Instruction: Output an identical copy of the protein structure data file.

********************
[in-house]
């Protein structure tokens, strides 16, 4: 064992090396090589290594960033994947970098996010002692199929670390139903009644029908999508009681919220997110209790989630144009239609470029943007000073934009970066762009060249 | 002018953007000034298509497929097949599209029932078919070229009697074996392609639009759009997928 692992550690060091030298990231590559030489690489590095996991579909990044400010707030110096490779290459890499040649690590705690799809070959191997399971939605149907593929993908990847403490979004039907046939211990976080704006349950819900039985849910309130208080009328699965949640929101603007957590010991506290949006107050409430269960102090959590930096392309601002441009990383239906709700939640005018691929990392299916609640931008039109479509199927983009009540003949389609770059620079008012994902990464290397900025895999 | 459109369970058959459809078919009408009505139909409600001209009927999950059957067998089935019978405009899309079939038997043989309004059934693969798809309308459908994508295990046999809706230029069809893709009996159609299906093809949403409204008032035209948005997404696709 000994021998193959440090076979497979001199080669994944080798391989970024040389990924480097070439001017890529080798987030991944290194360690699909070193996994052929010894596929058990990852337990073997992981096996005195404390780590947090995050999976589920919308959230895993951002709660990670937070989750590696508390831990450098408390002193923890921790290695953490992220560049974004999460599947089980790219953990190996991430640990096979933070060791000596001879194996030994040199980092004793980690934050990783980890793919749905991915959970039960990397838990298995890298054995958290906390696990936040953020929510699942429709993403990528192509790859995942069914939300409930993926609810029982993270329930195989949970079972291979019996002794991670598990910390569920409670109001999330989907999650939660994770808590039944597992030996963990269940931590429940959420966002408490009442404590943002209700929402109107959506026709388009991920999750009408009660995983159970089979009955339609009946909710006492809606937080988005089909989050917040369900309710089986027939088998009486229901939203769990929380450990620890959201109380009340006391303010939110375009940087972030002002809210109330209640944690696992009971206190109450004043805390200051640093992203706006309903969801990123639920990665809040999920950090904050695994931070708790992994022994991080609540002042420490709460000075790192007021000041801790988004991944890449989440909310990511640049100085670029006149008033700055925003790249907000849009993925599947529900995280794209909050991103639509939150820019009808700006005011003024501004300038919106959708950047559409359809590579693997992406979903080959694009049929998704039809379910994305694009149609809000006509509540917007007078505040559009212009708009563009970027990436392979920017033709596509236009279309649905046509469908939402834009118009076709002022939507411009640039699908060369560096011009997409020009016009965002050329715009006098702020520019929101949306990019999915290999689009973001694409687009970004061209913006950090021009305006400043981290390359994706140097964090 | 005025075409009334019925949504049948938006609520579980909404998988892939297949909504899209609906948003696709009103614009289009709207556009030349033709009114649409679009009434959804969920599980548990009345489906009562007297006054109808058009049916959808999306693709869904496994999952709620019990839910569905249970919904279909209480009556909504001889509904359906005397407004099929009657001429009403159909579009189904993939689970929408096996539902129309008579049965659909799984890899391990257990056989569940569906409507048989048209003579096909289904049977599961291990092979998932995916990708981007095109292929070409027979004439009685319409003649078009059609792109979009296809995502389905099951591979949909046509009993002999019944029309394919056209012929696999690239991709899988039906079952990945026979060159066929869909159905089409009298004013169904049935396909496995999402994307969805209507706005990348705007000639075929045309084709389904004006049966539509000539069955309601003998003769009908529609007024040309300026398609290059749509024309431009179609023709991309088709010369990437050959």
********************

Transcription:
[in-house]
């Protein structure tokens, strides 16, 4: 064992090396090589290594960033994947970098996010002692199929670390139903009644029908999508009681919220997110209790989630144009239609470029943007000073934009970066762009060249 | 002018953007000034298509497929097949599209029932078919070229009697074996392609639009759009997928 692992550690060091030298990231590559030489690489590095996991579909990044400010707030110096490779290459890499040649690590705690799809070959191997399971939605149907593929993908990847403490979004039907046939211990976080704006349950819900039985849910309130208080009328699965949640929101603007957590010991506290949006107050409430269960102090959590930096392309601002441009990383239906709700939640005018691929990392299916609640931008039109479509199927983009009540003949389609770059620079008012994902990464290397900025895999 | 459109369970058959459809078919009408009505139909409600001209009927999950059957067998089935019978405009899309079939038997043989309004059934693969798809309308459908994508295990046999809706230029069809893709009996159609299906093809949403409204008032035209948005997404696709 000994021998193959440090076979497979001199080669994944080798391989970024040389990924480097070439001017890529080798987030991944290194360690699909070193996994052929010894596929058990990852337990073997992981096996005195404390780590947090995050999976589920919308959230895993951002709660990670937070989750590696508390831990450098408390002193923890921790290695953490992220560049974004999460599947089980790219953990190996991430640990096979933070060791000596001879194996030994040199980092004793980690934050990783980890793919749905991915959970039960990397838990298995890298054995958290906390696990936040953020929510699942429709993403990528192509790859995942069914939300409930993926609810029982993270329930195989949970079972291979019996002794991670598990910390569920409670109001999330989907999650939660994770808590039944597992030996963990269940931590429940959420966002408490009442404590943002209700929402109107959506026709388009991920999750009408009660995983159970089979009955339609009946909710006492809606937080988005089909989050917040369900309710089986027939088998009486229901939203769990929380450990620890959201109380009340006391303010939110375009940087972030002002809210109330209640944690696992009971206190109450004043805390200051640093992203706006309903969801990123639920990665809040999920950090904050695994931070708790992994022994991080609540002042420490709460000075790192007021000041801790988004991944890449989440909310990511640049100085670029006149008033700055925003790249907000849009993925599947529900995280794209909050991103639509939150820019009808700006005011003024501004300038919106959708950047559409359809590579693997992406979903080959694009049929998704039809379910994305694009149609809000006509509540917007007078505040559009212009708009563009970027990436392979920017033709596509236009279309649905046509469908939402834009118009076709002022939507411009640039699908060369560096011009997409020009016009965002050329715009006098702020520019929101949306990019999915290999689009973001694409687009970004061209913006950090021009305006400043981290390359994706140097964090 | 005025075409009334019925949504049948938006609520579980909404998988892939297949909504899209609906948003696709009103614009289009709207556009030349033709009114649409679009009434959804969920599980548990009345489906009562007297006054109808058009049916959808999306693709869904496994999952709620019990839910569905249970919904279909209480009556909504001889509904359906005397407004099929009657001429009403159909579009189904993939689970929408096996539902129309008579049965659909799984890899391990257990056989569940569906409507048989048209003579096909289904049977599961291990092979998932995916990708981007095109292929070409027979004439009685319409003649078009059609792109979009296809995502389905099951591979949909046509009993002999019944029309394919056209012929696999690239991709899988039906079952990945026979060159066929869909159905089409009298004013169904049935396909496995999402994307969805209507706005990348705007000639075929045309084709389904004006049966539509000539069955309601003998003769009908529609007024040309300026398609290059749509024309431009179609023709991309088709010369990437050959």